15 November 2018

External firm to investigate Scott’s claims of bullying

The World Anti-Doping Agency (WADA) has said that an external firm will interview people present at its 20 September Executive Committee meeting to determine whether there is merit to Beckie Scott’s claims that she was “bullied” over her opposition to the reinstatement of the Russian Anti-Doping Agency (RUSADA). However, the initial findings of an independent review conducted by the same external firm didn’t conclude that bullying had taken place. WADA also explained that its Executive Committee had decided that a more general investigation is not necessary.

‘The allegations of improper behaviour by WADA Executive Committee members at the Agency’s September Executive Committee meeting were discussed extensively at Wednesday’s Executive Committee meeting in Baku and, as part of that discussion, the initial findings of an independent review, commissioned by WADA and conducted by an external firm specialized in these matters, were presented’, read an emailed statement from a WADA spokesperson. ‘While the initial findings did not conclude that the alleged bullying had taken place, the Executive Committee agreed that given the seriousness of the allegations, a second phase should take place to allow the many people present at the meeting to be interviewed so that the matter could be concluded satisfactorily. This will now be conducted by the same external firm and a further report will be presented to the Executive Committee at the next opportunity.

‘As far as a broader, more general investigation is concerned, this was also discussed by the Executive Committee, which did not conclude that it was merited at this time based on the information at its disposal. However, it was concluded that legal advice be sought by the Agency to help in determining a path forward. WADA continues to take these matters very seriously.’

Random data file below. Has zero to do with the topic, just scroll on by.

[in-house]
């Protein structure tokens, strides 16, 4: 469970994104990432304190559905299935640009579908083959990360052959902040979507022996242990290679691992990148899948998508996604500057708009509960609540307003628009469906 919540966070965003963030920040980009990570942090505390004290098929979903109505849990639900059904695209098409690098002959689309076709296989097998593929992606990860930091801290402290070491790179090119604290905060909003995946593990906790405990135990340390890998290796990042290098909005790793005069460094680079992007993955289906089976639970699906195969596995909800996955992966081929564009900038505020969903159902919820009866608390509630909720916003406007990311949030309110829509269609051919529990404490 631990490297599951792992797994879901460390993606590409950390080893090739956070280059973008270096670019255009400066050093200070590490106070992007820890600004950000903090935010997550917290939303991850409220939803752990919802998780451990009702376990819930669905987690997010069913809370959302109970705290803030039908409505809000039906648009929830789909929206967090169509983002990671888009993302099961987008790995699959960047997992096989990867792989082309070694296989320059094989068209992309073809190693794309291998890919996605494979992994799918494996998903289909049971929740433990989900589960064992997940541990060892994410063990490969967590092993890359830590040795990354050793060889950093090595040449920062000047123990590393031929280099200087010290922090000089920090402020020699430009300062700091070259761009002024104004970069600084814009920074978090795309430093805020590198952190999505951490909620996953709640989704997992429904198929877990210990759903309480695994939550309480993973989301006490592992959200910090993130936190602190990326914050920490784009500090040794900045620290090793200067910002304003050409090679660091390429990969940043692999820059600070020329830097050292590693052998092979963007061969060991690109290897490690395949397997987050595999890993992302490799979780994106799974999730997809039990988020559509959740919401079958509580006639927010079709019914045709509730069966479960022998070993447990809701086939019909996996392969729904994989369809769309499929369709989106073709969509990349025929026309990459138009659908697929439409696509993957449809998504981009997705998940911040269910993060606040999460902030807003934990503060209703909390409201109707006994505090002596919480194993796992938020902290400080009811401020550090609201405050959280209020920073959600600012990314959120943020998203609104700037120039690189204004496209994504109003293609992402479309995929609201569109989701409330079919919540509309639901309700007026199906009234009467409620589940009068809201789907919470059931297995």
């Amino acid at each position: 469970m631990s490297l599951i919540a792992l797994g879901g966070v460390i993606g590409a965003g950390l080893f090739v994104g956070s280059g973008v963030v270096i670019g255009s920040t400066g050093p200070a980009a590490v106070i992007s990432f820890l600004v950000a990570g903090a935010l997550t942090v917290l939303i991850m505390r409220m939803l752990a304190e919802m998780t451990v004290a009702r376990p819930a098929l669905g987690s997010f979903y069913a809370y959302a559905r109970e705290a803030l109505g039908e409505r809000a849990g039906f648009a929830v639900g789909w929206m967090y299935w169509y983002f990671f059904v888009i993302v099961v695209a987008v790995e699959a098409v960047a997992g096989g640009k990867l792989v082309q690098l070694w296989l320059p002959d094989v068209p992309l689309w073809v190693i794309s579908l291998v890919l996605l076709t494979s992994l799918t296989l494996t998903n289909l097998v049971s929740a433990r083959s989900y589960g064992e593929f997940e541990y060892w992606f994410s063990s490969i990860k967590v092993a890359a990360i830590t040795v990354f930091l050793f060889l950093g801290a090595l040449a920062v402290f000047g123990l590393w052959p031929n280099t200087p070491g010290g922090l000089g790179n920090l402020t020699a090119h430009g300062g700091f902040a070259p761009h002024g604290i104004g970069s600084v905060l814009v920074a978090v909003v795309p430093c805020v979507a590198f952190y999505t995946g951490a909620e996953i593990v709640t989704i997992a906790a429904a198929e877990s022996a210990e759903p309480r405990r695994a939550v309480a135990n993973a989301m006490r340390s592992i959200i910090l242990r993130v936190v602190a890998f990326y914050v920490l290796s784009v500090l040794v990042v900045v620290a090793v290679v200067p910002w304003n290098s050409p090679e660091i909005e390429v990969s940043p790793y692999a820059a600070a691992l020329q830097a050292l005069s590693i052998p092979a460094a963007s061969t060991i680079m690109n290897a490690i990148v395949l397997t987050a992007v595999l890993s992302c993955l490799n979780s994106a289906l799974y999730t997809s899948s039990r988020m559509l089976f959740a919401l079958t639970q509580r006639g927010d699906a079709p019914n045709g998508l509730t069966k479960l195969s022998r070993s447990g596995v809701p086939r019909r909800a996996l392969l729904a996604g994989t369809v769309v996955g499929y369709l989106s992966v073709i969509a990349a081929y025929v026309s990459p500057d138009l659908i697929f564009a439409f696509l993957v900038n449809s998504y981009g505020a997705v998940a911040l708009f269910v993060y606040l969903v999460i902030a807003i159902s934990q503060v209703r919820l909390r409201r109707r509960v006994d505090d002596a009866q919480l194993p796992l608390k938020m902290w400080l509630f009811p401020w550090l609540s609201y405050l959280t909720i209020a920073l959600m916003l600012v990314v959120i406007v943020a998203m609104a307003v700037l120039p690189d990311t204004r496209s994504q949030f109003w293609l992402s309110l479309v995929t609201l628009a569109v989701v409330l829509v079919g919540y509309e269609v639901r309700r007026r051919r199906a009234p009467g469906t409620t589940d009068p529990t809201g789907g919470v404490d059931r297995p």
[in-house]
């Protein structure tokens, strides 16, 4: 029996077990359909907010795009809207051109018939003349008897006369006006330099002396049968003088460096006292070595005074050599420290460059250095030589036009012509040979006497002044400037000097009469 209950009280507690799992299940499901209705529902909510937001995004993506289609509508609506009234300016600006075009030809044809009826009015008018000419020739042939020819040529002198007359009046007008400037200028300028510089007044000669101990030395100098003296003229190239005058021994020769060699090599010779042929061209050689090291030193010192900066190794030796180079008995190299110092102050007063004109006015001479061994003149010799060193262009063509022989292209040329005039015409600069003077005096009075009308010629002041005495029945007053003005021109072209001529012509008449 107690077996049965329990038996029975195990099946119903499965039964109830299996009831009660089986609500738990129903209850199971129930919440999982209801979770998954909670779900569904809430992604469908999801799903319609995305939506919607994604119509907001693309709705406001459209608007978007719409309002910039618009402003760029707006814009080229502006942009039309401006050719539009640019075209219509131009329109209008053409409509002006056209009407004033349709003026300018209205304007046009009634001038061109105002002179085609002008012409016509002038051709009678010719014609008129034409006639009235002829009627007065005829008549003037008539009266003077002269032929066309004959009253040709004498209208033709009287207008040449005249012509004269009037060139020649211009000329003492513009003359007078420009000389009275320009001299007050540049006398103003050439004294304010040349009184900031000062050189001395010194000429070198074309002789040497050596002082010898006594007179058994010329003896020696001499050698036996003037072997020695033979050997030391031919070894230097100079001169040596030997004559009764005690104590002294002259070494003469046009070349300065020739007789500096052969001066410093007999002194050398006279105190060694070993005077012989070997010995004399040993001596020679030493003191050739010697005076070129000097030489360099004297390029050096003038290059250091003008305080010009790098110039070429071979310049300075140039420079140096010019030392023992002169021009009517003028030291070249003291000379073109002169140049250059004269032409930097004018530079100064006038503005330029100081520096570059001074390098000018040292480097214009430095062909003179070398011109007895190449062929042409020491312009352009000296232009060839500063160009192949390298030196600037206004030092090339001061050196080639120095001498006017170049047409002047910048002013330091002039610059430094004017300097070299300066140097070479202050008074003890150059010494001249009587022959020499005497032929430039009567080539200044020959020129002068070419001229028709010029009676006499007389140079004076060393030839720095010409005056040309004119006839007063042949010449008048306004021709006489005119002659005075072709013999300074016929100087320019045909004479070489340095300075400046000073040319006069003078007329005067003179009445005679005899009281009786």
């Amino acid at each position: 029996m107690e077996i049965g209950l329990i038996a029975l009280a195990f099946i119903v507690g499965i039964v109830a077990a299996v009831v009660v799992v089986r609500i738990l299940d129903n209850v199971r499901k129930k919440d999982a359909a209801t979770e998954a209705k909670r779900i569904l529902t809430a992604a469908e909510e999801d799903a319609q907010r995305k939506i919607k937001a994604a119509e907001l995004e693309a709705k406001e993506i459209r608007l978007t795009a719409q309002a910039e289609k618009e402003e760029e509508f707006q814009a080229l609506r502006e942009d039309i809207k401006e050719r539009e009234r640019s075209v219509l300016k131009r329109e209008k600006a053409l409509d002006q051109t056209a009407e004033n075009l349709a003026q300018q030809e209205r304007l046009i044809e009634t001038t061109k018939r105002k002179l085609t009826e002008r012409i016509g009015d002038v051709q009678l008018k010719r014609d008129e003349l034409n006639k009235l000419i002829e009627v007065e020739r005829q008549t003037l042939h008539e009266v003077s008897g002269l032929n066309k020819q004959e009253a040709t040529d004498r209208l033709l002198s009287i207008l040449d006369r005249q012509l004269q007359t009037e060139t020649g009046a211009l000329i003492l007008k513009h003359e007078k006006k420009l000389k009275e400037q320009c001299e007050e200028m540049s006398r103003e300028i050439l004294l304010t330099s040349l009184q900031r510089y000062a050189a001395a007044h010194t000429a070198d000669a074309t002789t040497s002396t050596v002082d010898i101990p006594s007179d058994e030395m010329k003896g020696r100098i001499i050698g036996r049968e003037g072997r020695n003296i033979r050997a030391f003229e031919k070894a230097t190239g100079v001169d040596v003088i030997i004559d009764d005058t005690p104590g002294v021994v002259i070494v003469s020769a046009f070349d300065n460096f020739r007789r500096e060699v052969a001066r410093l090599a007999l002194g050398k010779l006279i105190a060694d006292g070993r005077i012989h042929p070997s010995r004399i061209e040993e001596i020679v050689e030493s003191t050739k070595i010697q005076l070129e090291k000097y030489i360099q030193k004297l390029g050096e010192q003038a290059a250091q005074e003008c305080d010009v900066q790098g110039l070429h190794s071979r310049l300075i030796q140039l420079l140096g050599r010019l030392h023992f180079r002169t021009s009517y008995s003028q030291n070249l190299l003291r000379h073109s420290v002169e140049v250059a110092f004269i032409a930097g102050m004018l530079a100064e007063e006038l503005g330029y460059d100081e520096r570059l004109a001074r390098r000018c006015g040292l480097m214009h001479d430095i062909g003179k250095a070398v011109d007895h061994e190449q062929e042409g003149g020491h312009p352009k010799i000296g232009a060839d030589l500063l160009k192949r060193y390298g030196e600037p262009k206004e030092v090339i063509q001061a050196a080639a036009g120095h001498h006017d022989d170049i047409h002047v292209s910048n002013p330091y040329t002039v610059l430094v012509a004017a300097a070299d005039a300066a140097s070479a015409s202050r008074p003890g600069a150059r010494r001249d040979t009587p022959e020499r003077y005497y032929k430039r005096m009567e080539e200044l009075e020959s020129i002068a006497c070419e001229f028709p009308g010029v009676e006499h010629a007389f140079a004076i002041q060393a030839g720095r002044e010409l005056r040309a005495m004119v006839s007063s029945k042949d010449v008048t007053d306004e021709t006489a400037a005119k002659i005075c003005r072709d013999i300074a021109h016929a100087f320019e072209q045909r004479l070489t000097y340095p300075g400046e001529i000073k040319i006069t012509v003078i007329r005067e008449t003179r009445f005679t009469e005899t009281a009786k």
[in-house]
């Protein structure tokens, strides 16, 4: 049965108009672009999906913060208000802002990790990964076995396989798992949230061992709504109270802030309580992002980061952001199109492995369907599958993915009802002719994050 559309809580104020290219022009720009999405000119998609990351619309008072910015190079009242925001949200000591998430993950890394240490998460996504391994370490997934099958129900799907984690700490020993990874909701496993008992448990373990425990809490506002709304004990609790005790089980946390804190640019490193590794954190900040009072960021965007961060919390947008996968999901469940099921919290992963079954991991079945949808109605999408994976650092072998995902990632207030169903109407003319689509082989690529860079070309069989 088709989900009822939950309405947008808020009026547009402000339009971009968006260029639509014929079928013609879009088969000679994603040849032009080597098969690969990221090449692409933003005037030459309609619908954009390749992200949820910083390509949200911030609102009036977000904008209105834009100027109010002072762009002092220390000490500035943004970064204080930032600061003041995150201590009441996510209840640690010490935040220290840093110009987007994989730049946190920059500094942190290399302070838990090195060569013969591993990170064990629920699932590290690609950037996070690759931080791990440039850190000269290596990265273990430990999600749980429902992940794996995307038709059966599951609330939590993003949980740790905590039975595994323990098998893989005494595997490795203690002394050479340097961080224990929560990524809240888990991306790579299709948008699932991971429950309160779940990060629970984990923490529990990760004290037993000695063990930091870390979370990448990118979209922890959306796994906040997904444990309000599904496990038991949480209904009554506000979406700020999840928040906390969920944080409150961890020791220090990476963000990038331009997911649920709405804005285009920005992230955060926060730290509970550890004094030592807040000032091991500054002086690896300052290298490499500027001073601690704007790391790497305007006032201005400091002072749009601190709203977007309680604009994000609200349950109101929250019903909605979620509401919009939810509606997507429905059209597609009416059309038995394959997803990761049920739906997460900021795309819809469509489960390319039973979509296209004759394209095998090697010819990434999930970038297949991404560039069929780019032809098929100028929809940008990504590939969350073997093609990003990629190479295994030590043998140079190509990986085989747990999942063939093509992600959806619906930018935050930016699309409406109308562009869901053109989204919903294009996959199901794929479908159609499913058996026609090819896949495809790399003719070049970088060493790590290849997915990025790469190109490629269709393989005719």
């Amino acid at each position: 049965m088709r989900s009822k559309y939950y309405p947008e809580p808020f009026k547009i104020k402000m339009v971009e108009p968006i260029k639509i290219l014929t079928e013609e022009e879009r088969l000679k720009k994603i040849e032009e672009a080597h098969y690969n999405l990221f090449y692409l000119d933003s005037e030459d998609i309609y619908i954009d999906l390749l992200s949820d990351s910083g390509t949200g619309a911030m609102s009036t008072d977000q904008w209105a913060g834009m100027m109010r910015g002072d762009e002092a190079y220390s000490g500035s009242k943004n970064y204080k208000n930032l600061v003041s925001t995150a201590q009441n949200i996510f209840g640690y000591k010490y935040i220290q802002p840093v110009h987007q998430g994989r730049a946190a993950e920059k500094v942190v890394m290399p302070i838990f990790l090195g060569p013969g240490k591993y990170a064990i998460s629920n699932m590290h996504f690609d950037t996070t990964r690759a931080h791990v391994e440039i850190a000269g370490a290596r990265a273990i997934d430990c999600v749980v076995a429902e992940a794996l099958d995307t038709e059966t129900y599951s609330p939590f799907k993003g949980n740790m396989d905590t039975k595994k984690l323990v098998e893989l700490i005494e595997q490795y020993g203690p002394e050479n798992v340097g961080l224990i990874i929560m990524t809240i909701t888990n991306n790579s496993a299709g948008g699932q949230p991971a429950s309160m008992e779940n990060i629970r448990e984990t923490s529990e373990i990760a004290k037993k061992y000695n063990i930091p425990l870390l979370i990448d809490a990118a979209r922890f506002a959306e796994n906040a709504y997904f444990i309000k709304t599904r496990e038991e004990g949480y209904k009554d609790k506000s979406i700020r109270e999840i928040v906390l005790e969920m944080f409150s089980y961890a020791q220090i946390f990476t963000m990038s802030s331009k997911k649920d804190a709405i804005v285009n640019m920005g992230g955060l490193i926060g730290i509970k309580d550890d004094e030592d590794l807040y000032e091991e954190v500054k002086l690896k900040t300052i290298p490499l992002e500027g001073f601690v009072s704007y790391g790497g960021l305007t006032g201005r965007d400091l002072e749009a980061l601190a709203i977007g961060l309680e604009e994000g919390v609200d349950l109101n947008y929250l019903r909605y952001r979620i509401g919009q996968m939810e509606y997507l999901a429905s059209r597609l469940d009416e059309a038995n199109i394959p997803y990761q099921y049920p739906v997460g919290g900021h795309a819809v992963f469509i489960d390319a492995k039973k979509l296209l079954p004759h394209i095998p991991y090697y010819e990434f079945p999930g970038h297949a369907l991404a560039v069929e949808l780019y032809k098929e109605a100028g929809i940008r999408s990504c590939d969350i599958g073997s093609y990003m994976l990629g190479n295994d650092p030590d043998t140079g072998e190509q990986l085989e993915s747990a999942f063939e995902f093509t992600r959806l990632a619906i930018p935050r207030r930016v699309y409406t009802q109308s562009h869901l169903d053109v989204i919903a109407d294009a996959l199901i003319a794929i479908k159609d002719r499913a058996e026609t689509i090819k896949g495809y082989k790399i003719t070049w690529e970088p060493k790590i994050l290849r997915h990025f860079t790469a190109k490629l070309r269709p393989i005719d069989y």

WADA has yet to publish the minutes of its 20 September Executive Committee meeting in The Seychelles, where Scott alleged that the “bullying” took place. The minutes from its previous 16 May Executive Committee meeting were published on 19 October, five months later. As can be seen in the PDF below, they are written in the third person and, as such, do not record what people actually said, but another person’s perception of what was said.

Scott, the Chair of WADA’s Athlete Committee, told the BBC that members of the Olympic Movement who sit on WADA’s Executive Committee had made “comments and gestures that were inappropriate and indicative of a general attitude of dismissal and belittling of the athlete voice at the table”. As explained above, it is unlikely that this would have been recorded in the official WADA minutes for The Seychelles Executive Committee meeting, which may not be published until March next year.

“There was laughter when I read the list of athlete committees who had produced statements and who were confronting this decision”, said Scott, who resigned from WADA’s Compliance Review Committee (CRC) over the decision to reinstate RUSADA. The fact that Scott made a presentation to The Seychelles Executive Committee meeting in protest against the reinstatement of RUSADA appears to contradict a claim made in a letter, signed by Reedie, which argued that athletes only expressed dissatisfaction with the decision to reinstate RUSADA in public. The extraordinary letter of response to Victoria Aggar, another member of WADA’s Athlete Committee, pointed out that Scott had initially supported the decision to reinstate RUSADA. Scott told the BBC that she changed her mind once she understood the ramifications of the decision.

‘WADA Athlete Committee Chair Beckie Scott, who was previously a member of the CRC, participated fully throughout the elaboration of the proposal’, read the letter. ‘She agreed with the recommendation that was submitted by the CRC to WADA and to Russia back in June, before being approved by the WADA ExCo. As an experienced athlete representative, Ms. Scott was intimately involved in every step of the process. You too, as a member of the WADA Athlete Committee, had the opportunity to ask questions or express dissatisfaction to the CRC Chair, Jonathan Taylor, in a conference call organized for the WADA Athlete Committee following the CRC’s recommendation. Yet dissatisfaction has only ever been conveyed publicly.’